It’s been about four years since we saw the first signs of an offshore downturn emerging. What most at the time viewed as a temporary slowdown has, unfortunately, turned into the worst downturn many have ever witnessed in the U.S. Gulf.

In our annual cover story in the May issue, Bill Pike again searches for a silver lining in the depressed offshore sector. Amid all the negative news he did find a small sliver. The Gulf is still the dominant offshore play in U.S. waters, with several big projects and several more major untapped discoveries. Recent discovery announcements from major operators offer some optimism in the deepwater market.

One is from Royal Dutch Shell, who said its U.S. unit made one of its largest oil discoveries in the past decade from the Whale deepwater well in the U.S. Gulf. Deepwater is an “important growth priority” for Shell, Andy Brown, the company’s upstream director, said. The announcement, he said, “shows how, through exploration, we are sustaining a strong pipeline of discoveries and future projects to sustain this deepwater growth.”

Shell has three U.S. Gulf deepwater projects under construction and has added more than one billion bbls. of oil in the last decade in the Gulf.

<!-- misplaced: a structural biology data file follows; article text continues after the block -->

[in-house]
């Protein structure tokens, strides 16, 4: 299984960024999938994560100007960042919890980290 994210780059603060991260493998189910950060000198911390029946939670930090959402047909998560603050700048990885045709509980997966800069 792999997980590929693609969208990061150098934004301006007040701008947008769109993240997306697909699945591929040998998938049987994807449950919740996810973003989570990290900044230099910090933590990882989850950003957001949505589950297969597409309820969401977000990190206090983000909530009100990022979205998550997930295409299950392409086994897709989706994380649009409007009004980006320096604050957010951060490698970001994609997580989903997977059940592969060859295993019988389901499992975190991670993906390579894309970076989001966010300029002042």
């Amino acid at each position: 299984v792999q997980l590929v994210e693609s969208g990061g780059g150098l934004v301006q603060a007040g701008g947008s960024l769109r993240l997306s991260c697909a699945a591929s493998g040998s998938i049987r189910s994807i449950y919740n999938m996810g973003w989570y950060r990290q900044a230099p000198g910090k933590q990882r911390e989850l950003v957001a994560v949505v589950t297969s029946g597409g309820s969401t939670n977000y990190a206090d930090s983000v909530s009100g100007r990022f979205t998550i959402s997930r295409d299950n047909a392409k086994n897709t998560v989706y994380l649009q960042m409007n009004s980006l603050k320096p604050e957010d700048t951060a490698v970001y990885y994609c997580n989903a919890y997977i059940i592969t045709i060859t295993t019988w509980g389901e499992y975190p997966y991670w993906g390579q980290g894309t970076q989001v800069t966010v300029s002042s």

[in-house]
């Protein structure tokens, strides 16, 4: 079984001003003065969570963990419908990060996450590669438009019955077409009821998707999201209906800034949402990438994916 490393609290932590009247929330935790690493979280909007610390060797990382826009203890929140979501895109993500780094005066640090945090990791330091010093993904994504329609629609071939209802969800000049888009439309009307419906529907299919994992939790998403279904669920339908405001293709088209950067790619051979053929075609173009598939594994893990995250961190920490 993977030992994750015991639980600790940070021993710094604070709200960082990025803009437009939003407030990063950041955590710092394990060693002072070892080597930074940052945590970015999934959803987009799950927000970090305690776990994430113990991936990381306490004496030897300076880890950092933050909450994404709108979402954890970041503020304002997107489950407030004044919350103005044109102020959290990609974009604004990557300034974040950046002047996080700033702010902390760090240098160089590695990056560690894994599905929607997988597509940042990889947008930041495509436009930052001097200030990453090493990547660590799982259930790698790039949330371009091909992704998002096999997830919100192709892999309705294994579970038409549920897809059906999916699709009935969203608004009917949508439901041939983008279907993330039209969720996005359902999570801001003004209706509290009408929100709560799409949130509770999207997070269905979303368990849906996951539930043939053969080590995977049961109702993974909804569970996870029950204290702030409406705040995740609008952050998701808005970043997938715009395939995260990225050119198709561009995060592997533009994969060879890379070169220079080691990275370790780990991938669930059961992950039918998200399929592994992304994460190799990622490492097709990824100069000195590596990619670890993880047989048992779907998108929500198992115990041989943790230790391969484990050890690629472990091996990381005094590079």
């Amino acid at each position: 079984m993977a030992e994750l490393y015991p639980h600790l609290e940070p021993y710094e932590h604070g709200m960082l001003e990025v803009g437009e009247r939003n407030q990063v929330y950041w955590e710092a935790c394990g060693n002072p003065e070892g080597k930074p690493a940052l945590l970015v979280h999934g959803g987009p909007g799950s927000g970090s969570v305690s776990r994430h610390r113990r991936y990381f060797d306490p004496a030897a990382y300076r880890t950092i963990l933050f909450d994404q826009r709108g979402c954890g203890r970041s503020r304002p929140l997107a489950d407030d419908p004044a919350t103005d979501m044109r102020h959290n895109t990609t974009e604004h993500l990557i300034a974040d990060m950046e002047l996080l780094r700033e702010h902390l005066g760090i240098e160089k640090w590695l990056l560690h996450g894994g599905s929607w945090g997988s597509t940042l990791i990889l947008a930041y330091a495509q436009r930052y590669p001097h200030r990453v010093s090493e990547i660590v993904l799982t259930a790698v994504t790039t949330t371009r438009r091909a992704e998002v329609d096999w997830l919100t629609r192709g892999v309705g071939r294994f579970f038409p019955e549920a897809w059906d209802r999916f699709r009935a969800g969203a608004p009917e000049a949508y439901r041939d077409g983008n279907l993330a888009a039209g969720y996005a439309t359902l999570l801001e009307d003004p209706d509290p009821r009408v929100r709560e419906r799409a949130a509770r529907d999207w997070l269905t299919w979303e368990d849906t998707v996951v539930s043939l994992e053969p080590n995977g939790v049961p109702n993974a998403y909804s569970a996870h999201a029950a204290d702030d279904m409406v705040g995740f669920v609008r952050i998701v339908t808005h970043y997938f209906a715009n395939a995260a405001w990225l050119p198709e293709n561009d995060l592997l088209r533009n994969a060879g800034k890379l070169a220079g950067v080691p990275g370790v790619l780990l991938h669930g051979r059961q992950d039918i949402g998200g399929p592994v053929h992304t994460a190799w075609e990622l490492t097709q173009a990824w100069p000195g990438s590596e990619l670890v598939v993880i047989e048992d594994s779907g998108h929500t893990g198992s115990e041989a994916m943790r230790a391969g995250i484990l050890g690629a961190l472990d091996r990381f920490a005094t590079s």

Another significant oil discovery in the deepwater Gulf was made by Chevron, with partner Total, at the Ballymore prospect. Other companies with recent deepwater discoveries in the Gulf of Mexico include Anadarko Petroleum Corp., Byron Energy Ltd., Deep Gulf Energy Companies, W&T Offshore Inc., and Cobalt International Energy Inc.

Even with these positive developments, the near-term outlook for the offshore sector is still murky. As of April 20, the Gulf rig count stood at just 18, down from 20 at the same time last year.

The workboat market “is still in the gutter,” Peter Romero, operations manager at Aries Marine Corp., Lafayette, La., told us.

“The market is not getting better,” Matt Rigdon, executive vice president and COO at Jackson Offshore Operators, said.

Despite this, there is still hope, with most analysts calling for a slow recovery. It can't happen quickly enough.

David Krapf has been editor of WorkBoat, the nation’s leading trade magazine for the inland and coastal waterways industry, since 1999. He is responsible for overseeing the editorial direction of the publication. Krapf has been in the publishing industry since 1987, beginning as a reporter and editor with daily and weekly newspapers in the Houston area. He also was the editor of a transportation industry daily in New Orleans before joining WorkBoat as a contributing editor in 1992. He has been covering the transportation industry since 1989, and has a degree in business administration from the State University of New York at Oswego, and also studied journalism at the University of Houston.